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Two years to guide you to a 2017 financial resolution

Sticking to an investment plan in the face

Sticking to an investment plan in the face of market fluctuations can be frightening. Credit: Walters

A year ago, I received a slew of mail from readers wondering what they could have done better in 2015 to improve their investment results. In 2015, in case you don’t recall, the Standard & Poor’s 500 index was down by less than 1 percent, although when one includes reinvested dividends, the broad index managed to eke out a gain.

But most investors owned more than the large stock index; they also had small company and international stocks. Unfortunately, those assets did even worse in 2015. The Russell 2000 Index of small company stocks fell nearly 6 percent and the MSCI Emerging Markets Index was down 17 percent. And while, overall, bonds did OK in 2015, the riskier high-yield positions lost 4.5 percent, and longer-dated corporate credit for investment-grade holdings slid 4.6 percent. In other words, 2015 was a pretty rotten year for diversified investors.

Thankfully, on the heels of that disappointment, we had 2016. U.S. stock indexes delivered the goods — the S&P 500 was up 9.5 percent (12 percent, including dividends); the Russell fared even better, rising 19.5 percent; and high-yield bonds were up by double digits. So what is the lesson of the two years? Over the long term, asset allocation and using low-cost index funds work, but sometimes it doesn’t feel so good to stick to your plan.

Let’s pretend that the person who was worried about 2015 performance decided to alter her asset allocation by dumping her stocks and holding her bonds. Sure, she probably felt great in February, when U.S. stocks had corrected by more than 10 percent amid fears that a recession was on the horizon. But given all of the worries at that time, my bet is she would not have been bold enough to declare that she was ready to jump back into the market. More likely she maintained her position throughout the year, missed the recovery in her stock positions and is now trying to decide what to do next.

There are always times when you feel tempted to act, but as Dan Egan, the director of behavioral finance and investments at robo-adviser Betterment explained to me last year, we all need to “acknowledge that human beings are not always rational” — especially when it comes to investing. (Full disclosure: Betterment is sponsoring a new podcast called “Better Off,” and I am the host. For more information, go to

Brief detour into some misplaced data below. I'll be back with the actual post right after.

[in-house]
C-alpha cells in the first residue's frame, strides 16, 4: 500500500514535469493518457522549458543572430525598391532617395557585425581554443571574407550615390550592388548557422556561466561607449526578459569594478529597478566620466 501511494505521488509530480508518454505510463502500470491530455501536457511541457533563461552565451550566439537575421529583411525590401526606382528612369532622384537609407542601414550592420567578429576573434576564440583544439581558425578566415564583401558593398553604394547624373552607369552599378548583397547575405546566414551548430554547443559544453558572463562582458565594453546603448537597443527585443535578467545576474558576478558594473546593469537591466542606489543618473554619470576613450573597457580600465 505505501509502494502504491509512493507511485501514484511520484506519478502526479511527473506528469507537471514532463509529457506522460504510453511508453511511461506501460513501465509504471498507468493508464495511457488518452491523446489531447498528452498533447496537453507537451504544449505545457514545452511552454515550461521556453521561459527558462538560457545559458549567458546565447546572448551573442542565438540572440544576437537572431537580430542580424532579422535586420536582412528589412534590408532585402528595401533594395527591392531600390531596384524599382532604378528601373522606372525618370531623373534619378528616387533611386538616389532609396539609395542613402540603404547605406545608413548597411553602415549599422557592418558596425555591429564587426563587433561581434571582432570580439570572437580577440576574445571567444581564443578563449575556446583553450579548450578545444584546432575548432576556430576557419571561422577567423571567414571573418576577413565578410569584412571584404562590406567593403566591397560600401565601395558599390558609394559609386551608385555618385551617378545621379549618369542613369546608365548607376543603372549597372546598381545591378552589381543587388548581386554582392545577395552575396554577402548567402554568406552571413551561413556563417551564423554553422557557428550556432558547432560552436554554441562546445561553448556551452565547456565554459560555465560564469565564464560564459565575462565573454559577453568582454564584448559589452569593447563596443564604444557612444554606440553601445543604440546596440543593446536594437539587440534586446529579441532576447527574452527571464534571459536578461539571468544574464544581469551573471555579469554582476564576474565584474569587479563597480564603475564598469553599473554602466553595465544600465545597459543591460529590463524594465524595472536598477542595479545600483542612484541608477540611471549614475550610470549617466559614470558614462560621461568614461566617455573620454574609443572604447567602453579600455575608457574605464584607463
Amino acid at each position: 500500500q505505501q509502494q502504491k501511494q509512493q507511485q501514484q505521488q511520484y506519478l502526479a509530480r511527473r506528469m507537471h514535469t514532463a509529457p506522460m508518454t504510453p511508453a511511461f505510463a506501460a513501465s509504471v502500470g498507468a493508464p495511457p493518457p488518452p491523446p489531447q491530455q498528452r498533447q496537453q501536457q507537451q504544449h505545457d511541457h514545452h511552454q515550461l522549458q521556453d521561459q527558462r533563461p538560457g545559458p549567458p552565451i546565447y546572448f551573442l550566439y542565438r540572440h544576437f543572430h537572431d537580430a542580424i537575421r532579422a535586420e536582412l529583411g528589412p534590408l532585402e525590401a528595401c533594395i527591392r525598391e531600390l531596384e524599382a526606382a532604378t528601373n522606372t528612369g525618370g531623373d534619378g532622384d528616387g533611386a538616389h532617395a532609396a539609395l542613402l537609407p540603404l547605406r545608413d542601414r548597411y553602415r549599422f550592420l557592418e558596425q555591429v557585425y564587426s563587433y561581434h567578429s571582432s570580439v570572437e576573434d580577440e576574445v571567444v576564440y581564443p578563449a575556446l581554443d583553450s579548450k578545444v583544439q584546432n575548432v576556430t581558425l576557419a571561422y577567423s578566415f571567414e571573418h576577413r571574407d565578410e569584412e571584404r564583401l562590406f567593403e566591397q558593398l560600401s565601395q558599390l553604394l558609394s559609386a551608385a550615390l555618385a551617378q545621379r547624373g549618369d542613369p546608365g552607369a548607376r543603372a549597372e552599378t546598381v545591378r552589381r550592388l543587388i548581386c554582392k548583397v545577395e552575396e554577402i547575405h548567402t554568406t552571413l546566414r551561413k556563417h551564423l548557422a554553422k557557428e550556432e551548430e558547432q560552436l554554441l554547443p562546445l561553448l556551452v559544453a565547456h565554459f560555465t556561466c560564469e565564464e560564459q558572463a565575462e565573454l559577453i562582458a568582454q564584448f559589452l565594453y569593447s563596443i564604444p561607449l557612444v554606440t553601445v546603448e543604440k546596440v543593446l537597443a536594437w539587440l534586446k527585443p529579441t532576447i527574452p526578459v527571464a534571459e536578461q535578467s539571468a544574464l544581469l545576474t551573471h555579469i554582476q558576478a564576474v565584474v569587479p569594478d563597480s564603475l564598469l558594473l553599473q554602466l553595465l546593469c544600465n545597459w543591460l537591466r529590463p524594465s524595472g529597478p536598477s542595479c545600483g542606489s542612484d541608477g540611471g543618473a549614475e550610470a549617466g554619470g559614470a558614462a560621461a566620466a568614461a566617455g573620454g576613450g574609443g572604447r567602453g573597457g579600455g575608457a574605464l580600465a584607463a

So, if you are the type of person who wants to make a financial resolution, start with this one: I will not muck around with my portfolio and try to time the market. This pledge is concrete and achievable, two of the components necessary to keep any resolution. One way to stop yourself from allowing those darned emotions to prompt you to take action is to put your investing life on autopilot. Start by making sure that you are contributing as much as possible to your retirement account and that you are enrolled in auto-rebalancing. This feature is available at most investment companies, and it ensures that your asset allocation remains in check on a quarterly or annual basis.

Finally, if not mucking around with one’s portfolio and trying to time the market is the most important investor resolution, the corollary is something I referenced earlier: Use index funds! Both professional and retail investors are finally recognizing that, over the long term, active fund managers rarely beat the index funds against which they are measured. Let’s all stop funding the folly of beating the market and get back to the more important financial issues at hand.

Jill Schlesinger, a certified financial planner, is a CBS News business analyst. She welcomes emailed comments and questions.


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